While it is common knowledge that nowadays all of magic is nothing but the clever art of deception and it is impossible to defy the laws of nature, most people believe that in ancient times there existed genuine magic or sorcery. These were secret incantations and spells that witches used to wreak havoc on the laws of nature and make the impossible happen. They would change water to blood or make frogs, snakes or elephants appear or disappear at will. They claimed that they could talk to the dead or fly into the heavens simply by uttering some magical words.
The Midrash tells us that Lovon possessed a idolatrous head that he claimed had magical powers. In ancient times, Egypt was known as the magic capital of the world and its magical powers are in fact recorded in the Torah. The Egyptian magicians seemed to be able to turn water into blood and make frogs appear from nowhere. They only got stuck by lice, which they couldn’t seem to produce. Many more stories can be found in the Gemara. We also know that the Torah forbids the use of magic as well as the art of Ov and Yedoni. It seems strange that this ancient art has been totally forgotten and none of these magical incantations is known today. Today, black magic is totally extinct!
This leads us to a very remarkable Rambam (Hilchos Avodah Zarah 11:16), which says that there was never such a thing as real magic or sorcery, and all of magic is nothing but the clever art of deception and illusion. According to the Rambam, no one can defy the laws of nature with any magical incantations or spells, and those who seem to have done so have merely performed clever trickery. The meforshim find this Rambam extremely difficult to comprehend. How does the Rambam explain both the stories in the Torah as well as the many stories of magic found in Chazal?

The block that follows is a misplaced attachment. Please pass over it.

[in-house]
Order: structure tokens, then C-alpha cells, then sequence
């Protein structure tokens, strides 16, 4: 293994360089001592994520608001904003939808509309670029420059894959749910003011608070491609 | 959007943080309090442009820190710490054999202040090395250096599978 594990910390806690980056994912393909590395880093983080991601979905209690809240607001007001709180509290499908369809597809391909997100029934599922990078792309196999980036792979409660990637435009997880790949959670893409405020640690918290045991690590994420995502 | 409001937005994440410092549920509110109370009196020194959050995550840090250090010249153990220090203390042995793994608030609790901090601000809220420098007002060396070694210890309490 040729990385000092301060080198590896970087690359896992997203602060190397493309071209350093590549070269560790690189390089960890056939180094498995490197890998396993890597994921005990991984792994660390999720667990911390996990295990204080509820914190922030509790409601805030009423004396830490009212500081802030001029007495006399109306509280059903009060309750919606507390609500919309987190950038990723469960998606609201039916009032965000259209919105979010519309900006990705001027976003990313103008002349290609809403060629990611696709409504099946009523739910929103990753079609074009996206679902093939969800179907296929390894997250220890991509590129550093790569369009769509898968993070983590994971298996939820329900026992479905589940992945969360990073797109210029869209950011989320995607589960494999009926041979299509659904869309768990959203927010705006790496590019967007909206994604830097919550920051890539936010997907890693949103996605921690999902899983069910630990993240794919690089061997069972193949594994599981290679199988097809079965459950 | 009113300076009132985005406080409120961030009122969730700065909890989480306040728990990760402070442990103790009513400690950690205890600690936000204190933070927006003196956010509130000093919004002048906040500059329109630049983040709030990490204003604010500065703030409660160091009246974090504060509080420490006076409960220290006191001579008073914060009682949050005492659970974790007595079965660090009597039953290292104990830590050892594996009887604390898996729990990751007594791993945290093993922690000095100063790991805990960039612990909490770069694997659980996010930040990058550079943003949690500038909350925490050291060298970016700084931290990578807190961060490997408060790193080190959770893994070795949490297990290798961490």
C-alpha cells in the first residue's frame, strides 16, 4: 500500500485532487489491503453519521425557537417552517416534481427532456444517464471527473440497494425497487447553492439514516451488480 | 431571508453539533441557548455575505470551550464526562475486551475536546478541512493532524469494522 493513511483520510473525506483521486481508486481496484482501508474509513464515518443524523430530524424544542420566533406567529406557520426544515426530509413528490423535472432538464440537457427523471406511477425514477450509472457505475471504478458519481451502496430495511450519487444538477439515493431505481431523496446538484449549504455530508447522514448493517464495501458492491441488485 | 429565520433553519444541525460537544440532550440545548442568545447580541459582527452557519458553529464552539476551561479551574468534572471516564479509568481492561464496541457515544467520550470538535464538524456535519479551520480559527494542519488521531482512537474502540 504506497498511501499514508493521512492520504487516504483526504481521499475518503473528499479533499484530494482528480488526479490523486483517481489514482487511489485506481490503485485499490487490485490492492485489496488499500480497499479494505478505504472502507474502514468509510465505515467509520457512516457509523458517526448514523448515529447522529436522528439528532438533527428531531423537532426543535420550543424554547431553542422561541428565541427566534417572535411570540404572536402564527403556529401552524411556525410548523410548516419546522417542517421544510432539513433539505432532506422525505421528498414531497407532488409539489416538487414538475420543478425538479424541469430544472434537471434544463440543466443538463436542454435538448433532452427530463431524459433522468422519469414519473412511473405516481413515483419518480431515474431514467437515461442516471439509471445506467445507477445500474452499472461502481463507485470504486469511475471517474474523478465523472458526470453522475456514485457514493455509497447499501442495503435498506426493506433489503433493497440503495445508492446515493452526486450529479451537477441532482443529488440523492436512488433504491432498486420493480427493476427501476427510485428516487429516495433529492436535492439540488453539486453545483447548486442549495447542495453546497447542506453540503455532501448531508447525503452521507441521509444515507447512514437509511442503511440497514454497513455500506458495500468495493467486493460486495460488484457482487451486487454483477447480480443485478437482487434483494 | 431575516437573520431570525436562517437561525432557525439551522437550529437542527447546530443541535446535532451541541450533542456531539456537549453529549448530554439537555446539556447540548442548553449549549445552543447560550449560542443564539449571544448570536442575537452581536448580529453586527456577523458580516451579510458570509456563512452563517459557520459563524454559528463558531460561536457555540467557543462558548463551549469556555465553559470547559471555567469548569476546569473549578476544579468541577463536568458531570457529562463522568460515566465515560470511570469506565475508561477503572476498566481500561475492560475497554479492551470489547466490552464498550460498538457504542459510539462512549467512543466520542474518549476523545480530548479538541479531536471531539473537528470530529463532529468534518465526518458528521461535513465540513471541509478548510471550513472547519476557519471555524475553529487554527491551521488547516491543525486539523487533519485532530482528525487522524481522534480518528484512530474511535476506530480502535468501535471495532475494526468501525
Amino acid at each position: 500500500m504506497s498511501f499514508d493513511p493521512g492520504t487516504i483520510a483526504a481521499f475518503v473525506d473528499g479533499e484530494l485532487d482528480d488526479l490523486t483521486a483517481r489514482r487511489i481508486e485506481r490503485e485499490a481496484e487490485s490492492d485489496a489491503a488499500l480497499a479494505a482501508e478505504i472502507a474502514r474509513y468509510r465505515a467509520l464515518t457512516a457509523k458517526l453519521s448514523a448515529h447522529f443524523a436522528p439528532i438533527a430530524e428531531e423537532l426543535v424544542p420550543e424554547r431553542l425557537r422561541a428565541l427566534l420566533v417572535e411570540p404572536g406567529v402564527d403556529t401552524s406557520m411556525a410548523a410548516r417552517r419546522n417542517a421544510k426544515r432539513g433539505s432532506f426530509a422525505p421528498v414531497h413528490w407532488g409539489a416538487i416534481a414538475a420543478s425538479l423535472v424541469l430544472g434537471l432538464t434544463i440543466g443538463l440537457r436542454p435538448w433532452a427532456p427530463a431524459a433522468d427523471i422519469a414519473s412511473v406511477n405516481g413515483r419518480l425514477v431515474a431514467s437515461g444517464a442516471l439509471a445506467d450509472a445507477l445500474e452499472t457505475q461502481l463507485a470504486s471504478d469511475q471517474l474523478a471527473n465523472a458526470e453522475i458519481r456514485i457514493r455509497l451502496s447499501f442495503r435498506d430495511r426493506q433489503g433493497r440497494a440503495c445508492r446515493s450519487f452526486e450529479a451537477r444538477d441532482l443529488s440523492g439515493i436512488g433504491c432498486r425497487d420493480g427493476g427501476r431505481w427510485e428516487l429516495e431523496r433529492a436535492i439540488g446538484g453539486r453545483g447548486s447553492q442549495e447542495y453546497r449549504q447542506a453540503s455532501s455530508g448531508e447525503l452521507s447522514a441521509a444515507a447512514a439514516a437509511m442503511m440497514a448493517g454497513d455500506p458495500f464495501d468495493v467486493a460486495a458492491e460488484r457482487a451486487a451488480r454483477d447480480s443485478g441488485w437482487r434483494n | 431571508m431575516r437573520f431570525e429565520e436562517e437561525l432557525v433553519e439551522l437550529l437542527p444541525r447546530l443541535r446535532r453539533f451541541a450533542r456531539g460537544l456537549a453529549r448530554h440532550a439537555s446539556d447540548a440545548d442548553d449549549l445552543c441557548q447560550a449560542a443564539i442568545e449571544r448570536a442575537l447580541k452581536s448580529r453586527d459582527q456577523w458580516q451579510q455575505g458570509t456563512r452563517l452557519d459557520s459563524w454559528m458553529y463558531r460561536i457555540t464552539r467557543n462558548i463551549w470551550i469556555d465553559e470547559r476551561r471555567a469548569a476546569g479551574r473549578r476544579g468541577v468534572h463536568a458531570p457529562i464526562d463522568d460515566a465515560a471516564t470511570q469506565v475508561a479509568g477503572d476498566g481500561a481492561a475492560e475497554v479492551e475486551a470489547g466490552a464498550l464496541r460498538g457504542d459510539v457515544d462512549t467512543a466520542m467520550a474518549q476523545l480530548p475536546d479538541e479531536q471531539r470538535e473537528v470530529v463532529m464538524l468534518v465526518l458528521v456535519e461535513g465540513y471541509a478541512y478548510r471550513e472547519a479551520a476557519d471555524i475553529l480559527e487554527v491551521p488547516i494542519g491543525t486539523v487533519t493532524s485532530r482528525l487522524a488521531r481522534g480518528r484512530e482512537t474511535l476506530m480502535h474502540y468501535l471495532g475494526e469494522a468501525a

Perhaps the answer is that the Rambam doesn’t say that the episodes that are mentioned in the Torah or in Chazal never happened. Chas v’shalom! That would be heresy. All he is saying is that what people saw was just an illusion. It’s like seeing yourself in the mirror. While it may look like it’s you,, you know that its just a mirror image.
Imagine someone watching a western movie and at the exact moment that the cowboy fires his gun, the person sitting next to him cries out that he has been shot. The police are called and see the person lying on the floor with a bullet hole through his chest. The man sitting next to him claims that it all happened at the very moment the cowboy in the picture pressed the trigger and therefore he must have done it. Certainly no sensible police officer would buy this story since everyone knows that it is impossible. The Rambam too, holds, that it is impossible for anyone to change the laws of nature, and therefore all of the stories must be deception. Obviously someone holding a gun must have shot the man at the very same instant the cowboy in the picture pressed the trigger. There can be no other explanation.
The Gemara (Sanhedrin) in fact tells us, that Yerovom Ben Nevot suspended the two golden calfs he had set up for people to worship, by using hidden magnets. Nevuchadnetzar was able to get his large golden idol to talk and the Jews were able to make a Golden Calf by evoking the powers of G-d’s Sacred Name.
The Radak and others say that the witch who supposedly brought up Shmuel from the dead actually deceived Shaul, as do all those who claim to possess this power nowadays. In fact all those who claim to have this power nowadays have been proven to be frauds. You may want to read a book entitled “The Psychic Mafia” by Lamar Keene, which reveals how as a priest, he and others used this trickery for many years. He conducted séances in which his participants swore that they actually talked and even touched the dead. Yet in his book he reveals how every supposed miracle he performed was a fraud, a lie and trick played on his gullible victims. In his book he exposes the secrets of the séance room and tells the tricks used by mediums to exploit believers. This classic work of a confessed charlatan gives us an incredible insight into the fraudulent world of spiritualism and black magic.